The Issues

The success of Minnesota's thriving liquor industry — which gives consumers unprecedented choices at affordable prices — comes from our current smart and balanced alcohol regulations.

Changes in our proven system could have serious repercussions for consumers and communities - including higher costs and less variety. Preserving our smart and balanced alcohol system will protect your choices and budgets.

Minnesota’s current alcohol regulations are smart and work well for us.

  • Minnesotans enjoy unprecedented product availability and consumer choice, which includes a thriving craft brewing industry.

  • Alcohol prices at the point-of-purchase are below the national average.

  • Compared to other states, we enjoy significantly lower than average rates of alcohol-related abuse and accidents.

Minnesota also has a balanced and level playing field for retailers that works well for our communities.

  • Retail locations like liquor stores, bars, and restaurants are mostly small, family-owned businesses. They create jobs, pay taxes, and contribute to the overall wellbeing of Minnesota’s economy.

  • Municipal liquor stores and bars are important sources of revenue for many local municipalities and communities. They play a unique role in our state.

  • Because of our current balanced alcohol policies and regulations, these businesses can effectively compete with large, big box stores.

The SMART Campaign SUPPORTS the three-tier system of alcohol regulations. It's smart and balanced - and has many benefits for consumers.

The SMART Campaign OPPOSES the sale of strong beer and wine in grocery and convenience stores.

When it comes to wine, beer, and spirit selection, Minnesotans currently have unprecedented choices at affordable prices. This comes from our current smart and balanced alcohol regulations.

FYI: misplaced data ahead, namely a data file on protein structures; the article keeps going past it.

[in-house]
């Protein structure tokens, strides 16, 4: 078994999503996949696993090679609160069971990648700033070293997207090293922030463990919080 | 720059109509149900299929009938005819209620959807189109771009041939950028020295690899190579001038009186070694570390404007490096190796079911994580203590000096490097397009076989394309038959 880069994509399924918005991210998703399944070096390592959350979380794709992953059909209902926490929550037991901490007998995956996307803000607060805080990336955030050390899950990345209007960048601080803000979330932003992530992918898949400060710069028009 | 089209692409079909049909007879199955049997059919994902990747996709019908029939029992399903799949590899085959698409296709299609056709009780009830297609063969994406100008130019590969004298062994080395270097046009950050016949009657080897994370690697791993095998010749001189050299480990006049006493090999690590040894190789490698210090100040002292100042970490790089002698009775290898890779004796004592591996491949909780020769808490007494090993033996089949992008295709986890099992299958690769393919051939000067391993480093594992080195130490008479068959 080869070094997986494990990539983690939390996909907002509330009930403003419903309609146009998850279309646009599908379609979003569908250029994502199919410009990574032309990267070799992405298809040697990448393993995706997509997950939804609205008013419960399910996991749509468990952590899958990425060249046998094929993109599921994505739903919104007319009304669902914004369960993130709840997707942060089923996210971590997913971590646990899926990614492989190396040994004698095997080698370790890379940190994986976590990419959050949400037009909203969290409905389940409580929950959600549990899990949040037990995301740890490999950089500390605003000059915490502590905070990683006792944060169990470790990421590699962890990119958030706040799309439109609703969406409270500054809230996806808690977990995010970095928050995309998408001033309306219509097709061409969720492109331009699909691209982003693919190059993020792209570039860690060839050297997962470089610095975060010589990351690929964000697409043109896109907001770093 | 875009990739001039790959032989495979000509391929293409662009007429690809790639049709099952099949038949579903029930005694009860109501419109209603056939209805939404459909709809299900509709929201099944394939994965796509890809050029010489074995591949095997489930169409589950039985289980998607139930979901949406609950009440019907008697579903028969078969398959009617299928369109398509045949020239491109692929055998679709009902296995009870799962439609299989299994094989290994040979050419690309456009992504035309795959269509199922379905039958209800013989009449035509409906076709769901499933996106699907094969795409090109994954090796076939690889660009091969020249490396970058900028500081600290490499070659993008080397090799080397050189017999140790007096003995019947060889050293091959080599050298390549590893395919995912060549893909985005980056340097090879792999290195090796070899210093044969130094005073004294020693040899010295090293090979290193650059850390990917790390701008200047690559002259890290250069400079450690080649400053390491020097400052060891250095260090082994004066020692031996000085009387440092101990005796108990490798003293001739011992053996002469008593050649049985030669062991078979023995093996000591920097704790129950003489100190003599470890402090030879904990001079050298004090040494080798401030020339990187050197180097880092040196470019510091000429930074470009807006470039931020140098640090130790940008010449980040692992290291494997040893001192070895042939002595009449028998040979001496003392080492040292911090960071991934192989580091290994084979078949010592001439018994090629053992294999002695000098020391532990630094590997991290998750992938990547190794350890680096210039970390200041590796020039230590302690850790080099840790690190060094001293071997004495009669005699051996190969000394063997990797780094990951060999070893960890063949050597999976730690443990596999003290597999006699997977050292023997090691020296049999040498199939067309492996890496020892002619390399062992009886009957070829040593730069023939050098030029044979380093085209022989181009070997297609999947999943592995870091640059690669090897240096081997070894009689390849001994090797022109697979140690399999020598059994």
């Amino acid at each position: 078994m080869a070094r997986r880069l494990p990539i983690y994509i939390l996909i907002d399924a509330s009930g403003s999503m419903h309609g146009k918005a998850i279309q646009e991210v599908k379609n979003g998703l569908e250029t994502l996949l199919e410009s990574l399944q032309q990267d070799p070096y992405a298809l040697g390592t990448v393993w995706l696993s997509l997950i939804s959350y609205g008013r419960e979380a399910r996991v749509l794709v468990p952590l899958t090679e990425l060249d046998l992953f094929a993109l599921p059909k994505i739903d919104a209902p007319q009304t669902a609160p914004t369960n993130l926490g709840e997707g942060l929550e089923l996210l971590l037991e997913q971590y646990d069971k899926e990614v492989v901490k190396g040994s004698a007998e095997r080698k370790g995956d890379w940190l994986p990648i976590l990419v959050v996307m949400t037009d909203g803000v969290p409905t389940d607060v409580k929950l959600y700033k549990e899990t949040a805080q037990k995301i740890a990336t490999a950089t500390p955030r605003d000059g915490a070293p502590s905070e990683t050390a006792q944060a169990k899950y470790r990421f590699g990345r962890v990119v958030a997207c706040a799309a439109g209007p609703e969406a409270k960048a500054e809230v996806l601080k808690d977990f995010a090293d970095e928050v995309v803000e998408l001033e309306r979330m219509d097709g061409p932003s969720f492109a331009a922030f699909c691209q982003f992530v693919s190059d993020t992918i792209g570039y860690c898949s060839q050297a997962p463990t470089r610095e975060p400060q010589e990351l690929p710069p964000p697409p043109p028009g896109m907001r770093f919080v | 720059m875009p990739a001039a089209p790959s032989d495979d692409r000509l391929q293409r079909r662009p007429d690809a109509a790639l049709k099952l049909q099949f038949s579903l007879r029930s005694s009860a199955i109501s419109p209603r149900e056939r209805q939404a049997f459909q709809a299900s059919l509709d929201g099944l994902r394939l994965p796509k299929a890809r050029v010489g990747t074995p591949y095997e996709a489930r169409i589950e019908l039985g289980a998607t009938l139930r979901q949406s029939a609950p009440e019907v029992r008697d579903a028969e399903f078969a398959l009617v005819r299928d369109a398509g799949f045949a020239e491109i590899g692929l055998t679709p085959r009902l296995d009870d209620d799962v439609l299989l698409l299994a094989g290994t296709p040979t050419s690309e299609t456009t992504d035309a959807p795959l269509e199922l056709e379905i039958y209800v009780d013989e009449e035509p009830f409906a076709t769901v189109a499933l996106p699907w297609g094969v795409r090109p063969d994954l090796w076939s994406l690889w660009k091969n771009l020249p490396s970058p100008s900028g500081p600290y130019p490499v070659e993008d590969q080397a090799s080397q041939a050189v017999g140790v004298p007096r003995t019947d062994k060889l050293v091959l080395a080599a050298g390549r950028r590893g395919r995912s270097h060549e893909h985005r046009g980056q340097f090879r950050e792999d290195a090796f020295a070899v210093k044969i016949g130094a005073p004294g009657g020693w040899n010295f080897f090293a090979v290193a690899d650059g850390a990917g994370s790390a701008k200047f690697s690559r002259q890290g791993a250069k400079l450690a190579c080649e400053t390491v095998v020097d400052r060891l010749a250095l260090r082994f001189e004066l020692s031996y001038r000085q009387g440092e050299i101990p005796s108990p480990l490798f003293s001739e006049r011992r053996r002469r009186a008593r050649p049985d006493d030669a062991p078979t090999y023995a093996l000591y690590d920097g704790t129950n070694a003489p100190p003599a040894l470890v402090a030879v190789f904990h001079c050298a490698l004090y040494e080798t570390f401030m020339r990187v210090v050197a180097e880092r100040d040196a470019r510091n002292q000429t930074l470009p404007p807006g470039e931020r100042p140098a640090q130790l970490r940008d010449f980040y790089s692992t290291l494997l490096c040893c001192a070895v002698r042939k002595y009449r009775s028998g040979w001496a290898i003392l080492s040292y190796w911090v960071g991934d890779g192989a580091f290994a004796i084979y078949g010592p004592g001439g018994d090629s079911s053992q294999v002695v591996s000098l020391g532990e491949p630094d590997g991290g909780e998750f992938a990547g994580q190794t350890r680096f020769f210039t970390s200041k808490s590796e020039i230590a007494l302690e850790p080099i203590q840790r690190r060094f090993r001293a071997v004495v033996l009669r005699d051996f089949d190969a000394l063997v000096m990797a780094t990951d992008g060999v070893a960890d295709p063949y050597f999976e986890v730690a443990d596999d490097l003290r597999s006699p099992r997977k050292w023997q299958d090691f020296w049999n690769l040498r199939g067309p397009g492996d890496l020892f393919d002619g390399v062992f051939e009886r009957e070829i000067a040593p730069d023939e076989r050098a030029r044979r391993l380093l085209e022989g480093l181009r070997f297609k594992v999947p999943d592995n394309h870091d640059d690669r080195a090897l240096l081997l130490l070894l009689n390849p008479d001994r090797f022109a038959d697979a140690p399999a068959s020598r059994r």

Some have proposed “alcohol everywhere” – where wine, beer, and spirits would be sold in virtually every grocery and convenience store. Consequently, the number of locations licensed to sell these products would potentially increase by thousands. Changes in our proven system could have serious repercussions for consumers and communities – including less variety and product choices for consumers.

  • Changes will result in less product choice for consumers. We currently have unprecedented product availability and choice. However, in states with different regulations, there is dramatically less consumer choice.

  • It’s unnecessary – grocery and convenience stores can already sell beer, wine, and liquor. As long as they follow the existing smart and balanced liquor store laws, there is no legal impediment. In fact, over 170 in Minnesota already do! These stores – in every corner of the state, urban and rural, abide by current regulations to avoid minor access and provide consumer convenience.

  • Easier access to alcohol, a controlled substance, shouldn’t be available to those under 21. Liquor stores typically prohibit anyone under 21 from entering the store and employ people over 21. Grocery and convenience stores – who want alcohol on regular shelves next to other non-controlled products – have many employees under 21 and allow all ages to enter their facilities.

  • There is no evidence consumers are having difficulty obtaining alcohol. Access to alcohol is not an issue for Minnesotans.

  • Beer manufacturers have not indicated they plan to stop producing 3.2% beer. In fact, low alcohol beer is an increasing trend! One major beer manufacturer recently indicated that even if the company reduced production, over 70 packages and 12 brands will remain for sale. Besides – beer is not a grocery or convenience store profit center. The MN Beer Wholesalers Association estimates only an average of 3.7 cases a week is sold per store – this is roughly $100 a week in sales and less than $10 a week in profit.

  • Unintended fiscal impacts would hurt independent, family-run businesses and cities with municipal liquor operations. Throughout the state, cities with municipal beverage operations would lose valuable revenue. In addition, this legislation would negatively impact a municipality’s tax base, by forcing small independently owned retailers to close their businesses. Let’s not tip the current level playing field in favor of mega retailers who seek to deregulate for their own economic benefit and threaten the responsible system in place.

  • Increased access to alcohol – a controlled substance - results in greater alcohol-related societal problems. It also puts a larger burden on regulatory bodies. The World Health Organization and the United States Centers for Disease Control Community Preventive Services Task Force recommends limiting alcohol outlet density “on the basis of sufficient evidence of a positive association between outlet density and excessive alcohol consumption and related harms.”